MOSCOW: Former National Security Agency (NSA) contractor Edward Snowden has said that he remains free to publish more information about the US government’s spying programs.
“I remain free and able to publish information that serves the public interest,” the 30-year-old Snowden made the remarks in a letter to Ecuadorian President Rafael Correa, a foreign news agency reported.
The NSA leaker also thanked Ecuador for the risk of standing for the human rights of an individual against the United States.
“No matter how many more days my life contains, I remain dedicated to the fight for justice in this unequal world. If any of those days ahead realize a contribution to the common good, the world will have the principles of Ecuador to thank,” according to the letter.
Snowden, who is reportedly staying in a transit area of an airport in Russia, criticized Washington for illegally pursuing him for an act he said was in the public interest.
“While the public has cried out support of my shining a light on this secret system of injustice, the Government of the United States of America responded with an extrajudicial man-hunt costing me my family, my freedom to travel, and my right to live peacefully without fear of illegal aggression,” he wrote.
Snowden has revealed to the news media details of secret surveillance programs under which the US spy agencies collect massive amounts of data on people’s communications via telephone and the Internet.
The US has charged Snowden with espionage and called on Russia to extradite him.
Russian President Vladimir Putin said on Monday that Moscow “never hands over anybody anywhere and has no intention to do so.”
“If he wants to remain here there is one condition – he should stop his work aimed at inflicting damage on our American partners no matter how strange this may sound coming from me,” he said.
Meanwhile, a petition demanding the Obama administration pardon Snowden has mustered over 120,000 digital signatures, way above the threshold where the White House should issue a response.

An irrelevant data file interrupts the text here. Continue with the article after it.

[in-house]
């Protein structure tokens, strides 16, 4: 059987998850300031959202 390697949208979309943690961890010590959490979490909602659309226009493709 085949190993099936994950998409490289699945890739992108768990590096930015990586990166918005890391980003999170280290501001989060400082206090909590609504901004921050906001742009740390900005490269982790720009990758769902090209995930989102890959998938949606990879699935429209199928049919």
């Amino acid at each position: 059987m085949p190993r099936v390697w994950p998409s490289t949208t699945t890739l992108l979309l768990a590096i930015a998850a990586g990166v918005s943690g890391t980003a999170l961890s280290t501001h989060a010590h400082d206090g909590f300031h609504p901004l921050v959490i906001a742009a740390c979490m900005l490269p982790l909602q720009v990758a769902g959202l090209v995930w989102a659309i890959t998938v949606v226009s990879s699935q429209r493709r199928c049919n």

Here is the full statement from Snowden released by Wikileaks:
One week ago I left Hong Kong after it became clear that my freedom and safety were under threat for revealing the truth. My continued liberty has been owed to the efforts of friends new and old, family, and others who I have never met and probably never will. I trusted them with my life and they returned that trust with a faith in me for which I will always be thankful.
On Thursday, President Obama declared before the world that he would not permit any diplomatic “wheeling and dealing” over my case. Yet now it is being reported that after promising not to do so, the President ordered his Vice President to pressure the leaders of nations from which I have requested protection to deny my asylum petitions.
This kind of deception from a world leader is not justice, and neither is the extralegal penalty of exile. These are the old, bad tools of political aggression. Their purpose is to frighten, not me, but those who would come after me.
For decades the United States of America have been one of the strongest defenders of the human right to seek asylum. Sadly, this right, laid out and voted for by the US in Article 14 of the Universal Declaration of Human Rights, is now being rejected by the current government of my country. The Obama administration has now adopted the strategy of using citizenship as a weapon. Although I am convicted of nothing, it has unilaterally revoked my passport, leaving me a stateless person. Without any judicial order, the administration now seeks to stop me exercising a basic right. A right that belongs to everybody. The right to seek asylum.
In the end the Obama administration is not afraid of whistleblowers like me, Bradley Manning or Thomas Drake. We are stateless, imprisoned, or powerless. No, the Obama administration is afraid of you. It is afraid of an informed, angry public demanding the constitutional government it was promised — and it should be.
I am unbowed in my convictions and impressed at the efforts taken by so many.
Edward Joseph Snowden
Monday 1st July 2013